Civ. No. 2835.
March 20, 1919.
APPEAL from a judgment of the Superior Court of Santa Clara County. W. A. Beasly, Judge. Affirmed.
The facts are stated in the opinion of the court.
R. M. F. Soto for Appellant.
Fry Jenkins for Respondent.
Plaintiff appeals from an order dismissing the action.
On the tenth day of June, 1914, plaintiff commenced an action against defendant by filing in the superior court of Santa Clara County its verified complaint to foreclose a certain street assessment lien. Summons was duly issued on the same day. No further proceedings were had in the cause until on June 8, 1917, when an amended complaint was filed. Thereafter, on the twenty-sixth day of June, 1917, the summons was filed in the action, together with an affidavit showing service thereof upon the defendant, Louis E. Wood, "on the _____ day of June, 1917."
On the same day, June 26th, there was filed on behalf of said defendant, Louis E. Wood, a notice of motion for an order dismissing the cause upon the ground that the summons in the action was not served or return thereon made within three years after the commencement thereof. The motion was noticed to be heard on the twenty-ninth day of June, at 10 A. M. of said day, or as soon as counsel could be heard (three days after its filing), and time of notice was shortened to one day by order of the judge of the court. On the same day the motion was filed, June 26th, the notice of motion and order shortening time were served on the attorney for plaintiff by deposit in the postoffice in San Jose, the office of plaintiff's attorney being in San Francisco.
The motion to dismiss was based on the affidavit of the defendant and the records in the case. According to the former, the defendant was not served with the summons until on the twenty-fifth day of June, 1917, and at no other time was any pleading or paper in the action ever served on him.
On the day, and at the time noticed, June 29th, the motion was regularly on the calendar of Department One of the superior court of Santa Clara County, and was transferred to Department Three of said court, where, after due hearing, the court granted the motion and dismissed the action upon the grounds specified in the notice. Notice of the court's action was given to plaintiff by mail. It took no steps to have the order dismissing the action set aside, but contents itself with an appeal therefrom.
On the appeal, it is contended that due notice of the motion to dismiss the action was not given appellant (plaintiff) in the court below; that the place where the motion was heard (Department Three of the said superior court) was not the place specified in the notice of motion, and that the time within which a summons must be returned in street assessment lien cases is governed by the provisions of the Vrooman Act (Stats. 1885, p. 147), which is incorporated as part and parcel of the freeholders' charter of the city of San Jose, and not by the provisions of the general law.
We see nothing of merit in any of the points made.  The failure of the plaintiff to cause the summons, with proof of service thereof, to be returned within three years after the commencement of the action, deprived the court of jurisdiction to take any other action than to dismiss the case. (Sec. 581a, Code Civ. Proc.; Sharpstein v. Eells, 132 Cal. 507, [ 64 P. 1080]; Modoc Land etc. Co. v. Superior Court, 128 Cal. 255, [ 60 P. 848]; Davis v. Hart, 123 Cal. 384, [55 P. 1060]; Bellingham Bay Lumber Co. v. Western Amusement Co., 35 Cal.App. 517-519, [ 170 P. 632].) Such action "must be dismissed by the court . . . on its own motion." (Sec. 581a, supra.)  The court can take such action without notice to either of the parties. On the record plaintiff was not entitled to notice.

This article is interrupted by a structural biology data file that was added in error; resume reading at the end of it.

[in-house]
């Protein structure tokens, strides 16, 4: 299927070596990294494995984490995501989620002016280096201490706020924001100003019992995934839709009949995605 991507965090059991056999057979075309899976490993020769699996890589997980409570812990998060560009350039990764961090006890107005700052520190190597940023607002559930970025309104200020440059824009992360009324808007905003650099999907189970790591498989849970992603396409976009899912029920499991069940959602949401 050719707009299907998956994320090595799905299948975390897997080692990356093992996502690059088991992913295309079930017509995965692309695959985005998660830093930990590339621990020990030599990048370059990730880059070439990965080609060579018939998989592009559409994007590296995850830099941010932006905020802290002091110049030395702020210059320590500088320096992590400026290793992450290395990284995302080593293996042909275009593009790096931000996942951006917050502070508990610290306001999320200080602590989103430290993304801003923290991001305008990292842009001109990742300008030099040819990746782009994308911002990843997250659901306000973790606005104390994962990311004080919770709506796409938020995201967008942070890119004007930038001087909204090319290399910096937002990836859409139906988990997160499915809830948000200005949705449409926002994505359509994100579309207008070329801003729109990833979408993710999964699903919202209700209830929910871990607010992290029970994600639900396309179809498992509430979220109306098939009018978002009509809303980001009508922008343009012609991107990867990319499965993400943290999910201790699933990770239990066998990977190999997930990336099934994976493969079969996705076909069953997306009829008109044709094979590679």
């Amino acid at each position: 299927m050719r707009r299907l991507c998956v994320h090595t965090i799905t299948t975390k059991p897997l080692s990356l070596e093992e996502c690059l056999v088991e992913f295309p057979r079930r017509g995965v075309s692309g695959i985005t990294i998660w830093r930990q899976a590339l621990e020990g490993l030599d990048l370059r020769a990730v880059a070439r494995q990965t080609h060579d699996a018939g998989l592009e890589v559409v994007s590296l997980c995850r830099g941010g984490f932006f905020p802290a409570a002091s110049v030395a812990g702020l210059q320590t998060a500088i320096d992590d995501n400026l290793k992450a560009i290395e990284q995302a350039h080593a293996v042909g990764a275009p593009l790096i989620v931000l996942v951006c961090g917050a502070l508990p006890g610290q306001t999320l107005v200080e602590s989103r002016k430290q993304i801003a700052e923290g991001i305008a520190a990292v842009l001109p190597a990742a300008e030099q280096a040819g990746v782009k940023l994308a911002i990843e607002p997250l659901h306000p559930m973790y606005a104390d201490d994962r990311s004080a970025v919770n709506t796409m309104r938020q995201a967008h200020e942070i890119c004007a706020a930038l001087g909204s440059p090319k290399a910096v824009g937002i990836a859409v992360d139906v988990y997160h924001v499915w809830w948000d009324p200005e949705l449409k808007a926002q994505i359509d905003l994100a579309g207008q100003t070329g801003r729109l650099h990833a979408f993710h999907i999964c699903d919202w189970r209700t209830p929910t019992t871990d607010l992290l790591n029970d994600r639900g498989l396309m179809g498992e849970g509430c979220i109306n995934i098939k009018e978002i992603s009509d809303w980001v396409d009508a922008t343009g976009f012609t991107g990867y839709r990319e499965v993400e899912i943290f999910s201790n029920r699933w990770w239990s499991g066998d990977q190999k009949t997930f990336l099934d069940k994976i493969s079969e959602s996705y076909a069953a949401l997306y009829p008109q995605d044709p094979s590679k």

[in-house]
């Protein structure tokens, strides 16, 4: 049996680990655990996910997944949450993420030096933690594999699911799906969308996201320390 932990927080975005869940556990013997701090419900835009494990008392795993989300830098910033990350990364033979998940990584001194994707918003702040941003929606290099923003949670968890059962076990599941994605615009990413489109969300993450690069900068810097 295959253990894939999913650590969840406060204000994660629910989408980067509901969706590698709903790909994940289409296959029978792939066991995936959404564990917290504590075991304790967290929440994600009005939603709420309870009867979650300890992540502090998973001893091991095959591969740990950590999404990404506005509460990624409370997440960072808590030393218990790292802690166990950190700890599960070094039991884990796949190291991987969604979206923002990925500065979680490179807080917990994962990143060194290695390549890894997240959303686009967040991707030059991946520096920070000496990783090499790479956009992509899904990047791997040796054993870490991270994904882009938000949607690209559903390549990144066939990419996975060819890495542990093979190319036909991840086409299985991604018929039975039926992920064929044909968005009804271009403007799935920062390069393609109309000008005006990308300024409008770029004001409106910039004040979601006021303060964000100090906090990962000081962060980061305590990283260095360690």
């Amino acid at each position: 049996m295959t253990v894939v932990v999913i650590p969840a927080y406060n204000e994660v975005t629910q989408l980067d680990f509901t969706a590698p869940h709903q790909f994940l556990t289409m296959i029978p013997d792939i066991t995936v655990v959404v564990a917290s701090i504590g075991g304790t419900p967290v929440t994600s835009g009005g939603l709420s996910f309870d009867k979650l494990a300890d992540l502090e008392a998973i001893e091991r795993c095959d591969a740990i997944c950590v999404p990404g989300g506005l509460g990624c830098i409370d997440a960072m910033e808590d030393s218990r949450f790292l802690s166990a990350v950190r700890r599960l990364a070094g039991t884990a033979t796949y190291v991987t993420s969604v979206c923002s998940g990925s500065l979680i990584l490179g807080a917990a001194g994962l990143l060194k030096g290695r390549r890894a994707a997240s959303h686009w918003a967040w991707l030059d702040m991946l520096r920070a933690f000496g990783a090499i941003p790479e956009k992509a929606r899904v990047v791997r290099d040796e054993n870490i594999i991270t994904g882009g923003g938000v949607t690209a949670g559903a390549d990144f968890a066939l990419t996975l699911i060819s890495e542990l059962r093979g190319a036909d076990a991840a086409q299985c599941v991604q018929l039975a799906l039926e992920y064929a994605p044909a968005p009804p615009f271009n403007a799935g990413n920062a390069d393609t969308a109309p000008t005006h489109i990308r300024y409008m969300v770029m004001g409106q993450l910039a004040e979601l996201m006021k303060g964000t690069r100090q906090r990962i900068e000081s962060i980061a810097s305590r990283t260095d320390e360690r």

There is no merit in appellant's point as to the transfer of the case from one department of the trial court to another. The judges of the superior court in a particular county, for the more convenient dispatch of business or for any reason they may deem necessary, may make, assign or transfer cases for trial to any one or more of the several departments of such court. ( Bell v. Peck, 104 Cal. 38, [37 P. 766].) Appellant refers to no rule of court providing for any notice of such transfer, and none is required by the statute. ( Bell v. Peck, supra; Dusy v. Prudom, 95 Cal. 646, [30 P. 798]; Eltzroth v. Ryan, 91 Cal. 587, [27 P. 932].)
Appellant fails to point out wherein the Vrooman Act conflicts with or creates any procedure governing the service of summons or the disposition of suits thereunder different from that provided by the codes of the state. The act itself provides to the contrary. The right to institute suit to recover any assessment remaining unpaid, and to have a lien therefor adjudged against the premises assessed and the land sold thereunder, is given by section 12 of that act. It provides, in part: "Suit may be brought in the superior court within whose jurisdiction the city is in which said work has been done, and in case any of the assessments are made against lots, portions of lots, or lands the owners of which cannot, with due diligence, be found, the service of summons in each of such actions may be had in such manner as is prescribed in the codes and laws of this state . . . In all suits now pending, or hereafter brought to recover street assessments, the proceedings therein shall be governed and regulated by the provisions of this act, and also, when not in conflict herewith, by the codes of this state." (Stats. 1913, pp. 408, 409.)
The order appealed from is affirmed.
Kerrigan, J., and Richards, J., concurred.
A petition for a rehearing of this cause was denied by the district court of appeal on April 17, 1919.